Therefore the ink, along its path towards the ejection actuators 17 and in coming against the substrate 21, heats progressively, subtracting heat from the substrate 21, so that the ink at the time when it finally reaches the ejection actuators 17, has now acquired the same temperature Ts as the substrate 21.
In this way, as already underlined, the ink, when it is ejected towards the outside by the nozzles 16 in the form of a droplet 22, subtracts a certain amount of energy from the physical system in place inside the printhead.
It also follows that the temperature control system, arranged in the printhead 11, is obliged to intervene continuously to compensate for the quantity of heat subtracted by the ejection of the droplets 22, in order to maintain the printhead 11 at the predetermined constant temperature Ts in time.
Quantitatively speaking, the total energy subtracted Et, on account of the ejection of n droplets, is given by:
Ts=predetermined stabilization temperature;
Cs=ink specific heat (equal to approx 4186 J/Kg*° C.);
n=number of droplets;
Es=energy subtracted by the ejection of a single droplet.
The first term of the formula (f1) defines the thermal energy subtracted with ejection of the droplets, whereas the second term defines the kinetic energy of the droplets ejected.
It should also be noted that, by eliminating the term n from the formula (f1), the energy Es subtracted by each droplet 22 is obtained.
Now, by replacing in (f1) the numerical values which on average are found in reality, it is seen that the second term, being approximately 1,000 times smaller, is negligible with respect to the former.
Therefore, by making the energy Es subtracted by each droplet ejected correspond to the term ΔEp, measured experimentally on the basis of the characteristic 50 and defining the increase in the quantity of driving energy Ep from the non-ejection step to that of ejection of the droplets, assuming equal quantities of feedback energy Er, the following expression linking the volume Vol of the droplet to the term measured ΔEp is reached:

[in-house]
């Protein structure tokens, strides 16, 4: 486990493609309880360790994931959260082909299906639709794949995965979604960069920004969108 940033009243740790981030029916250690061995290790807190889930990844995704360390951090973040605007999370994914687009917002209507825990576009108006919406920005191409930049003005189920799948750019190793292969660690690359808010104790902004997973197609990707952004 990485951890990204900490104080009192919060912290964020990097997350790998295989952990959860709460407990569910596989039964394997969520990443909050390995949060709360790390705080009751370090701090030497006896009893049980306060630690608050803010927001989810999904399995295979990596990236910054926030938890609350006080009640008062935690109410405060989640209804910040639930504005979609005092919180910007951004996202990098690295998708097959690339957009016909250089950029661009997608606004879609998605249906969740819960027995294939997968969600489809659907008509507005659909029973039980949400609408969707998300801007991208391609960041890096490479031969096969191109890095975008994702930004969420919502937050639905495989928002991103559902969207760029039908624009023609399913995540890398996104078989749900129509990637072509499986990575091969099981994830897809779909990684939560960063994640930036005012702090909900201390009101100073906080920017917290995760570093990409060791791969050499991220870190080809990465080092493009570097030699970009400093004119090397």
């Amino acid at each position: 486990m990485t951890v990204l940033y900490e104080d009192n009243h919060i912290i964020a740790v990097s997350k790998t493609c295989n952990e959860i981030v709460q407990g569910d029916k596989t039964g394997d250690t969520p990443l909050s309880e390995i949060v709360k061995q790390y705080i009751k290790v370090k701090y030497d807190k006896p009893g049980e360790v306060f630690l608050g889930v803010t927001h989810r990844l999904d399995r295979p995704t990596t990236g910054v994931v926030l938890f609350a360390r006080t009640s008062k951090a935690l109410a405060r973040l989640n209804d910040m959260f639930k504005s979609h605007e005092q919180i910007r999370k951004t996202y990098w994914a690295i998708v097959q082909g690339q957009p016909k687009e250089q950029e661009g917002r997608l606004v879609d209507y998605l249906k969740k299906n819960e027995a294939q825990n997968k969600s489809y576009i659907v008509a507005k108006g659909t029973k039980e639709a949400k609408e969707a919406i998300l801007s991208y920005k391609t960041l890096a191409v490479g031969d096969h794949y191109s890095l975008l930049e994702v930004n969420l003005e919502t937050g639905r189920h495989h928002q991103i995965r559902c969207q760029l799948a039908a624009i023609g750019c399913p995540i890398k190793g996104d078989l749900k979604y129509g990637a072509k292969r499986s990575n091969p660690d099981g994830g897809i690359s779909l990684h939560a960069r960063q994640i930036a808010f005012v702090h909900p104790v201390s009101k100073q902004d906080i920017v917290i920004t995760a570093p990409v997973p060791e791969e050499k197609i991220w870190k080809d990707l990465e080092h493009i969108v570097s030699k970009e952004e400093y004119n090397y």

where Ps indicates the specific weight of the ink and ΔT=(Ts−Ta).
The formula (f2) defines in quantitative terms the relationship between the volume Vol and the term ΔEp, and also provides a theoretical confirmation of the opportunity of setting the temperature control system of the printhead 11 so that the latter may be maintained in time at a stable overtemperature value (for example, 25° C.) with respect to the ambient temperature. In this way, in fact, the denominator of the expression (f2) becomes constant, and as a result the volume data is independent of any temperature measurements or values, i.e.:
where K is a constant that defines a relation of proportionality of the term ΔEp, expressed in microjoules (μj), with the volume of the droplet, expressed in picolitres (pl).
For example, supposing that ΔT=25° C., and that Cs and Ps refer to an ink with characteristics similar to water, K assumes a value of more or less 10.
Formula (f3) is an extremely simple expression that justifies theoretically the solution, indicated by the method of the invention, of obtaining information about the volume Vol of the droplet 22 starting from the term ΔEp detected through acquisition of the characteristic 50, in particular quite simply by multiplying said term ΔEp by a constant value.
We shall now to proceed to examine the way in which, in application, it is possible to obtain with sufficient precision the value of the term ΔEp to be introduced in the formula (f3) to obtain the volume Vol. In particular the whole examination will be conducted assuming that both the driving energy Ep and the feedback energy Er are delivered in pulse form, that is to say through a succession of pulses, by the control unit 31 arranged for controlling the operation of the printhead 11.